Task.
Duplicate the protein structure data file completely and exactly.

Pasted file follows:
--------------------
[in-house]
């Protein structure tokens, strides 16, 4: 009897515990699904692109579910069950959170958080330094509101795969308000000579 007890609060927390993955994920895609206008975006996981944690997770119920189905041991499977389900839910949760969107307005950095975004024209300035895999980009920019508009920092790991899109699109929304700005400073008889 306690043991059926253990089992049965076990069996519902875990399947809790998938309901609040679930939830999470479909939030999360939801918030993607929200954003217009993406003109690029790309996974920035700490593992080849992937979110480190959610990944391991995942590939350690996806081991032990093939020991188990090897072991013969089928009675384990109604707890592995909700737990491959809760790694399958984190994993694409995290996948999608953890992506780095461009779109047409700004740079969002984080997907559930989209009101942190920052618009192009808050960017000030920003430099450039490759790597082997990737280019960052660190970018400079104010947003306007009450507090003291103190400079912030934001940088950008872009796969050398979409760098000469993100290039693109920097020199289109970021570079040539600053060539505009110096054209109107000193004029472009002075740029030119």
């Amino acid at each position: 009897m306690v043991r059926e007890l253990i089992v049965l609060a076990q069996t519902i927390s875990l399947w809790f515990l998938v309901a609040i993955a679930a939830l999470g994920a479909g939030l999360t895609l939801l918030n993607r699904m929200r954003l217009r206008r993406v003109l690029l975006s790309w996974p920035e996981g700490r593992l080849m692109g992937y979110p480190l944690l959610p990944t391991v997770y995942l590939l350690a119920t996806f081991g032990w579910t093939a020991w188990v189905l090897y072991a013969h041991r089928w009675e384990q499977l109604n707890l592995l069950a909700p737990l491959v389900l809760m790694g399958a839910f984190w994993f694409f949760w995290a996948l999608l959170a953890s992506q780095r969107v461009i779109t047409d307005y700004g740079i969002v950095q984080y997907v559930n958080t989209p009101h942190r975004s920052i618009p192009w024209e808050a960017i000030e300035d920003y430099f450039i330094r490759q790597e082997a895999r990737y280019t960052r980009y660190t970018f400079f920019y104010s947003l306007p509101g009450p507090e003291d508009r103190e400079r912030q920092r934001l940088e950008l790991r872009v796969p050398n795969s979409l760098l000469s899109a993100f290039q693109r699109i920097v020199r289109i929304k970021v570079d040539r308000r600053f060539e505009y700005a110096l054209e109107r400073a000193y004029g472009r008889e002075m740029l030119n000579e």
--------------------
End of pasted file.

[in-house]
């Protein structure tokens, strides 16, 4: 009897515990699904692109579910069950959170958080330094509101795969308000000579 007890609060927390993955994920895609206008975006996981944690997770119920189905041991499977389900839910949760969107307005950095975004024209300035895999980009920019508009920092790991899109699109929304700005400073008889 306690043991059926253990089992049965076990069996519902875990399947809790998938309901609040679930939830999470479909939030999360939801918030993607929200954003217009993406003109690029790309996974920035700490593992080849992937979110480190959610990944391991995942590939350690996806081991032990093939020991188990090897072991013969089928009675384990109604707890592995909700737990491959809760790694399958984190994993694409995290996948999608953890992506780095461009779109047409700004740079969002984080997907559930989209009101942190920052618009192009808050960017000030920003430099450039490759790597082997990737280019960052660190970018400079104010947003306007009450507090003291103190400079912030934001940088950008872009796969050398979409760098000469993100290039693109920097020199289109970021570079040539600053060539505009110096054209109107000193004029472009002075740029030119």
């Amino acid at each position: 009897m306690v043991r059926e007890l253990i089992v049965l609060a076990q069996t519902i927390s875990l399947w809790f515990l998938v309901a609040i993955a679930a939830l999470g994920a479909g939030l999360t895609l939801l918030n993607r699904m929200r954003l217009r206008r993406v003109l690029l975006s790309w996974p920035e996981g700490r593992l080849m692109g992937y979110p480190l944690l959610p990944t391991v997770y995942l590939l350690a119920t996806f081991g032990w579910t093939a020991w188990v189905l090897y072991a013969h041991r089928w009675e384990q499977l109604n707890l592995l069950a909700p737990l491959v389900l809760m790694g399958a839910f984190w994993f694409f949760w995290a996948l999608l959170a953890s992506q780095r969107v461009i779109t047409d307005y700004g740079i969002v950095q984080y997907v559930n958080t989209p009101h942190r975004s920052i618009p192009w024209e808050a960017i000030e300035d920003y430099f450039i330094r490759q790597e082997a895999r990737y280019t960052r980009y660190t970018f400079f920019y104010s947003l306007p509101g009450p507090e003291d508009r103190e400079r912030q920092r934001l940088e950008l790991r872009v796969p050398n795969s979409l760098l000469s899109a993100f290039q693109r699109i920097v020199r289109i929304k970021v570079d040539r308000r600053f060539e505009y700005a110096l054209e109107r400073a000193y004029g472009r008889e002075m740029l030119n000579e």